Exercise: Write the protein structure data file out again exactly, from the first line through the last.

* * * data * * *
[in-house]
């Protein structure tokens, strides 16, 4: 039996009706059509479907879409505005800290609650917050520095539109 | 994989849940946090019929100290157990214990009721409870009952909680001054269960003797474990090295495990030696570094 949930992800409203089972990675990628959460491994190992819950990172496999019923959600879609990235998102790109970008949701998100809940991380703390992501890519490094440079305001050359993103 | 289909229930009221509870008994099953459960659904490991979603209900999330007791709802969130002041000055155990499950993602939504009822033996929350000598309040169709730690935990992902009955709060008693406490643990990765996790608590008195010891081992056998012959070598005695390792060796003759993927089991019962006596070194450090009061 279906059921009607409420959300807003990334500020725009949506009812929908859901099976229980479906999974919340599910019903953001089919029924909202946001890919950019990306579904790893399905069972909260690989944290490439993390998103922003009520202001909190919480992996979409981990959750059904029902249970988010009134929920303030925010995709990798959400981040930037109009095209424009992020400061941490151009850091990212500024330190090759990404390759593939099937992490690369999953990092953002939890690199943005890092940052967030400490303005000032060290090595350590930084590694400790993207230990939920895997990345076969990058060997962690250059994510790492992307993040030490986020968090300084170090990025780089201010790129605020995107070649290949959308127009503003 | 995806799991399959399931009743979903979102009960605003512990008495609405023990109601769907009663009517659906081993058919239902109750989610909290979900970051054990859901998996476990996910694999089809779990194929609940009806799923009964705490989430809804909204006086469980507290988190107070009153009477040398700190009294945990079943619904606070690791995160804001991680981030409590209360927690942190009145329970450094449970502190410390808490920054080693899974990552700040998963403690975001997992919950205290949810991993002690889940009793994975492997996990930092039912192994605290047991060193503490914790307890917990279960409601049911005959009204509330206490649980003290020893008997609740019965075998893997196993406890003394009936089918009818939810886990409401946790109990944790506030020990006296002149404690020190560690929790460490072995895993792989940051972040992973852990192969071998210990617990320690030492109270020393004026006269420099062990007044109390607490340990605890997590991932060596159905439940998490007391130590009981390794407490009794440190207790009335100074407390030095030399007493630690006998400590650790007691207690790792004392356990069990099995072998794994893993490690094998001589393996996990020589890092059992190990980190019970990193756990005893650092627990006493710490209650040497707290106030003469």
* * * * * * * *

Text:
[in-house]
């Protein structure tokens, strides 16, 4: 039996009706059509479907879409505005800290609650917050520095539109 | 994989849940946090019929100290157990214990009721409870009952909680001054269960003797474990090295495990030696570094 949930992800409203089972990675990628959460491994190992819950990172496999019923959600879609990235998102790109970008949701998100809940991380703390992501890519490094440079305001050359993103 | 289909229930009221509870008994099953459960659904490991979603209900999330007791709802969130002041000055155990499950993602939504009822033996929350000598309040169709730690935990992902009955709060008693406490643990990765996790608590008195010891081992056998012959070598005695390792060796003759993927089991019962006596070194450090009061 279906059921009607409420959300807003990334500020725009949506009812929908859901099976229980479906999974919340599910019903953001089919029924909202946001890919950019990306579904790893399905069972909260690989944290490439993390998103922003009520202001909190919480992996979409981990959750059904029902249970988010009134929920303030925010995709990798959400981040930037109009095209424009992020400061941490151009850091990212500024330190090759990404390759593939099937992490690369999953990092953002939890690199943005890092940052967030400490303005000032060290090595350590930084590694400790993207230990939920895997990345076969990058060997962690250059994510790492992307993040030490986020968090300084170090990025780089201010790129605020995107070649290949959308127009503003 | 995806799991399959399931009743979903979102009960605003512990008495609405023990109601769907009663009517659906081993058919239902109750989610909290979900970051054990859901998996476990996910694999089809779990194929609940009806799923009964705490989430809804909204006086469980507290988190107070009153009477040398700190009294945990079943619904606070690791995160804001991680981030409590209360927690942190009145329970450094449970502190410390808490920054080693899974990552700040998963403690975001997992919950205290949810991993002690889940009793994975492997996990930092039912192994605290047991060193503490914790307890917990279960409601049911005959009204509330206490649980003290020893008997609740019965075998893997196993406890003394009936089918009818939810886990409401946790109990944790506030020990006296002149404690020190560690929790460490072995895993792989940051972040992973852990192969071998210990617990320690030492109270020393004026006269420099062990007044109390607490340990605890997590991932060596159905439940998490007391130590009981390794407490009794440190207790009335100074407390030095030399007493630690006998400590650790007691207690790792004392356990069990099995072998794994893993490690094998001589393996996990020589890092059992190990980190019970990193756990005893650092627990006493710490209650040497707290106030003469």